Long-range order in a scalar field at thermal equilibrium

This calculation works through an example of a system in which long-range order (in a sense made precise below) appears in spatial dimensions d\geq 3 but not in dimensions d=1,2:

Suppose that a real scalar field u is defined on a d-dimensional cube C of side length L, with boundary condition u\vert_{\partial C}\equiv 0 and an upper bound on the frequency components of the field, as would be the case if we were trying to approximate a scalar field defined on a lattice. Let the system be governed by a Hamiltonian given by

\begin{aligned} H(u)=\frac{c}{2}\int_C\nabla u\cdot\nabla u\hspace{2pt}d^dr. \end{aligned}

At nonzero temperatures, for points x and y close to the center of the cube, the thermal average of the squared field variation has behavior varying with dimension:

\begin{aligned} \left\langle(u(x)-u(y))^2\right\rangle_\beta&\sim\left\vert x-y\right\vert\hspace{20pt}&d=1\\ &\leq \text{const}&d\geq 3 \end{aligned}

so that for dimensions greater than two, the field is roughly constant no matter how far away you look, whereas for dimension one, the thermal fluctuations destroy this long-range order. The d=2 case apparently gives logarithmic dependence on separation (see e.g. these lecture notes), but I don’t show it here.

We’ll demonstrate that this behavior exists in a few steps:

1. Mode decomposition of Hamiltonian

We can start by decomposing the scalar field into Fourier modes:

u(x)=\sum_n\hat{u}_{n}\phi_n(x)\hspace{20pt}\phi_n(x)=\prod_{i=1}^{d}\sin\left(\frac{n_i\pi x_i}{L}\right)

where n is a d-dimensional vector of integers ranging from 1 to some cutoff N. In this basis, evaluating the Hamiltonian is simple:

\begin{aligned} H(u)&=-\frac{c}{2}\int_Cu\nabla^2ud^dx=\frac{c\pi^2}{2L^2}\sum_{nm}n^2\hat{u}_n\hat{u}_m\int_C\phi_n\phi_md^dx=\frac{c\pi^2}{2L^2}\sum_{nm}n^2\hat{u}_n\hat{u}_m\left(\frac{L}{2}\right)^d\delta_{nm}\\ &=2^{1-d}c\pi^2L^{d-2}\sum_{n}n^2\hat{u}_n^2. \end{aligned}

The first equality resulted from the given Hamiltonian by integration by parts. The modes are non-interacting, which simplifies the following calculation.

2. Calculation of frequency-space correlation function

Consider the following thermal correlation function:

\left\langle\hat{u}_{m_1}\hat{u}_{m_1}\right\rangle_\beta=\frac{\left(\prod_n\int_{-\infty}^{\infty}d\hat{u}_n\right)\hat{u}_{m_1}\hat{u}_{m_1}e^{-\beta H(u)}}{\left(\prod_n\int_{-\infty}^{\infty}d\hat{u}_n\right)e^{-\beta H(u)}}.

By the symmetry of the integrand, it’s clear that the correlation function vanishes unless m_1=m_2. In this case:

\left\langle\hat{u}_{m}^2\right\rangle_\beta=\frac{\int_{-\infty}^{\infty}d\hat{u}_m\hat{u}_m^2e^{-c\pi^2L^{d-2}\beta m^2\hat{u}_m^2/2^{d+1}}}{\int_{-\infty}^{\infty}d\hat{u}_me^{-c\pi^2L^{d-2}\beta m^2\hat{u}_m^2/2^{d+1}}}=\frac{1}{2}\left(c\pi^2L^{d-2}\beta m^2/2^{d+1}\right)^{-1}=\left(\frac{2^d}{c\pi^2}\right)\beta^{-1}m^{-2}L^{2-d},

so that overall we get

\left\langle\hat{u}_{m}\hat{u}_{n}\right\rangle_\beta=\delta_{mn}\left(\frac{2^d}{c\pi^2}\right)\beta^{-1}n^{-2}L^{2-d}.

Since the factorization of the partition function is a direct consequence of the absence of mode-coupling terms in the Hamiltonian, we just had to do a single-mode calculation and then write this answer down.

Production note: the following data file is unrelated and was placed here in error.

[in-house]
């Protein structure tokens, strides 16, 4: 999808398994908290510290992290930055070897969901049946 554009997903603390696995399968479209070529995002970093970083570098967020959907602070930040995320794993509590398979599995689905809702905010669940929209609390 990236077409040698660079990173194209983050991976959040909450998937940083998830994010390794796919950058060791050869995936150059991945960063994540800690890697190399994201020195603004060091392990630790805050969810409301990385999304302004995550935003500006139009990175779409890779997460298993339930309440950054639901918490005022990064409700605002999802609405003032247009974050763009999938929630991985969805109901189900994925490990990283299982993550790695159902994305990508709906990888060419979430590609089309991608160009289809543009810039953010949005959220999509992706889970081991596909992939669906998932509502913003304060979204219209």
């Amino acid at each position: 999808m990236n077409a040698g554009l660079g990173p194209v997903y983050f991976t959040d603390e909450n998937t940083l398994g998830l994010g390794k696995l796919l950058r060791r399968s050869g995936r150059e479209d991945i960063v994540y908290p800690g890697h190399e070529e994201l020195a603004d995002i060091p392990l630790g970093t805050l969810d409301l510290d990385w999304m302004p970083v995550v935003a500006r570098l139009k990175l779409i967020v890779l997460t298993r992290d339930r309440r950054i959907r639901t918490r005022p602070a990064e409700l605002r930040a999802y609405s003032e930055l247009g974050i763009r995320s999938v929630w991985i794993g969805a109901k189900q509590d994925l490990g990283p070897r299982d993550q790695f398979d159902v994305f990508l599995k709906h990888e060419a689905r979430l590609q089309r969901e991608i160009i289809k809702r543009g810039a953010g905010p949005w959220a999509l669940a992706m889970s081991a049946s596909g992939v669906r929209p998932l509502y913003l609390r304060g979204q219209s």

3. Calculation of average squared disorder

Expanding the squared difference between field values at points x and y in terms of the Fourier modes, we get

\begin{aligned} (u(x)-u(y))^2&=\left(\sum_n\hat{u}_n\left(\phi_n(x)-\phi_n(y)\right)\right)^2\\ &=\sum_{nm}\hat{u}_n\hat{u}_m\left(\phi_n(x)-\phi_n(y)\right)\left(\phi_m(x)-\phi_m(y)\right). \end{aligned}

Taking the expectation using the frequency-space correlation function:

\begin{aligned} \left\langle(u(x)-u(y))^2\right\rangle_\beta&=\sum_{nm}\left(\phi_n(x)-\phi_n(y)\right)\left(\phi_m(x)-\phi_m(y)\right)\delta_{mn}\left(\frac{2^d}{c\pi^2}\right)\beta^{-1}n^{-2}L^{2-d}\\ &=\left(\frac{2^d}{c\pi^2}\right)\beta^{-1}L^{2-d}\sum_{n}\frac{\left(\phi_n(x)-\phi_n(y)\right)^2}{n^2} \end{aligned}

Note that up to this point, everything has been exact (for the continuum theory defined in the problem statement, which itself could be used as an approximation of a lattice system).

4. Approximations for different values of d

For d=1:
\begin{aligned} \left\langle(u(x)-u(y))^2\right\rangle_\beta&=\left(\frac{2^d}{c\pi^2}\right)\beta^{-1}L^{2-d}\sum_{n=1}^N\frac{\left(\sin\left(\frac{n\pi x}{L}\right)-\sin\left(\frac{n\pi y}{L}\right)\right)^2}{n^2} \end{aligned}

For very large L and x, y close to L/2 on the scale of L, the summand varies slowly in n, so we can approximate the sum by an integral. Since for sufficiently large N, which assuming a fixed frequency cutoff is achieved by taking L large enough, the integrand is heavily suppressed, we can extend the upper limit to infinity without too much error and evaluate the resulting integral (I did it in Mathematica):

\begin{aligned} \left\langle(u(x)-u(y))^2\right\rangle_\beta&\approx\left(\frac{2^d}{c\pi^2}\right)\beta^{-1}L^{2-d}\int_0^\infty\frac{\left(\sin\left(\frac{n\pi x}{L}\right)-\sin\left(\frac{n\pi y}{L}\right)\right)^2}{n^2}dn\\ &=\left(\frac{2}{L}\right)^{d-1}c^{-1}\beta^{-1}\left\vert x-y\right\vert \end{aligned}

For d\geq 3 the cutoff is significant, as the integrand grows with increasing n (due to the factor of n^{d-1} in the measure). The largest the numerator of the integrand can be is four, since it’s the square of a difference between products of sines. Fixing the integrand to its maximum value and integrating up to the cutoff frequency gives an upper bound independent of x and y.

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